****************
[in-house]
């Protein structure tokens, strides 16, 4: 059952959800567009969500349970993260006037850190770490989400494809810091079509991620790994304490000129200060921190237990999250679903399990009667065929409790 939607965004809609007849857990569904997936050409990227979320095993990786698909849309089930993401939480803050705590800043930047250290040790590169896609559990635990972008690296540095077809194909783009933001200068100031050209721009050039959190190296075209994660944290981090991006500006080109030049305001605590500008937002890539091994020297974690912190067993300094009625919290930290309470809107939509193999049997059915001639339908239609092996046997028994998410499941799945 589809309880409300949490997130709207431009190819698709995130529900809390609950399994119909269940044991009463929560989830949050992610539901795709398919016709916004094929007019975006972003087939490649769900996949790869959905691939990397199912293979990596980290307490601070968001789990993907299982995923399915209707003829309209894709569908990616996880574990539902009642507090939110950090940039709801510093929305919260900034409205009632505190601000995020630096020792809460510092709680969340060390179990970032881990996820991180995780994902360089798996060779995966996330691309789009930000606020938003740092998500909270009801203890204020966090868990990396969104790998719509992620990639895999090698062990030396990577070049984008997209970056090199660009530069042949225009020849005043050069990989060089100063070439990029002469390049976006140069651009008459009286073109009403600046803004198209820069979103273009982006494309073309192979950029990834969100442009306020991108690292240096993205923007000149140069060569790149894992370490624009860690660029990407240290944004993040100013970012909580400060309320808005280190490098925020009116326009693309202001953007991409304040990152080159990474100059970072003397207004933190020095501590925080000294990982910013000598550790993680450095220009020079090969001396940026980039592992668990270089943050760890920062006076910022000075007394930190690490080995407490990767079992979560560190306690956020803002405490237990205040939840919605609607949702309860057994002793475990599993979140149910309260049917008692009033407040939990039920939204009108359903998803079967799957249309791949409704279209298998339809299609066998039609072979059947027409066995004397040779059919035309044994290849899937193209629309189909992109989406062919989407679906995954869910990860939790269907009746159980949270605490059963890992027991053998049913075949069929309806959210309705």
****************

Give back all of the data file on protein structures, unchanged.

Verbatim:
[in-house]
């Protein structure tokens, strides 16, 4: 059952959800567009969500349970993260006037850190770490989400494809810091079509991620790994304490000129200060921190237990999250679903399990009667065929409790 939607965004809609007849857990569904997936050409990227979320095993990786698909849309089930993401939480803050705590800043930047250290040790590169896609559990635990972008690296540095077809194909783009933001200068100031050209721009050039959190190296075209994660944290981090991006500006080109030049305001605590500008937002890539091994020297974690912190067993300094009625919290930290309470809107939509193999049997059915001639339908239609092996046997028994998410499941799945 589809309880409300949490997130709207431009190819698709995130529900809390609950399994119909269940044991009463929560989830949050992610539901795709398919016709916004094929007019975006972003087939490649769900996949790869959905691939990397199912293979990596980290307490601070968001789990993907299982995923399915209707003829309209894709569908990616996880574990539902009642507090939110950090940039709801510093929305919260900034409205009632505190601000995020630096020792809460510092709680969340060390179990970032881990996820991180995780994902360089798996060779995966996330691309789009930000606020938003740092998500909270009801203890204020966090868990990396969104790998719509992620990639895999090698062990030396990577070049984008997209970056090199660009530069042949225009020849005043050069990989060089100063070439990029002469390049976006140069651009008459009286073109009403600046803004198209820069979103273009982006494309073309192979950029990834969100442009306020991108690292240096993205923007000149140069060569790149894992370490624009860690660029990407240290944004993040100013970012909580400060309320808005280190490098925020009116326009693309202001953007991409304040990152080159990474100059970072003397207004933190020095501590925080000294990982910013000598550790993680450095220009020079090969001396940026980039592992668990270089943050760890920062006076910022000075007394930190690490080995407490990767079992979560560190306690956020803002405490237990205040939840919605609607949702309860057994002793475990599993979140149910309260049917008692009033407040939990039920939204009108359903998803079967799957249309791949409704279209298998339809299609066998039609072979059947027409066995004397040779059919035309044994290849899937193209629309189909992109989406062919989407679906995954869910990860939790269907009746159980949270605490059963890992027991053998049913075949069929309806959210309705």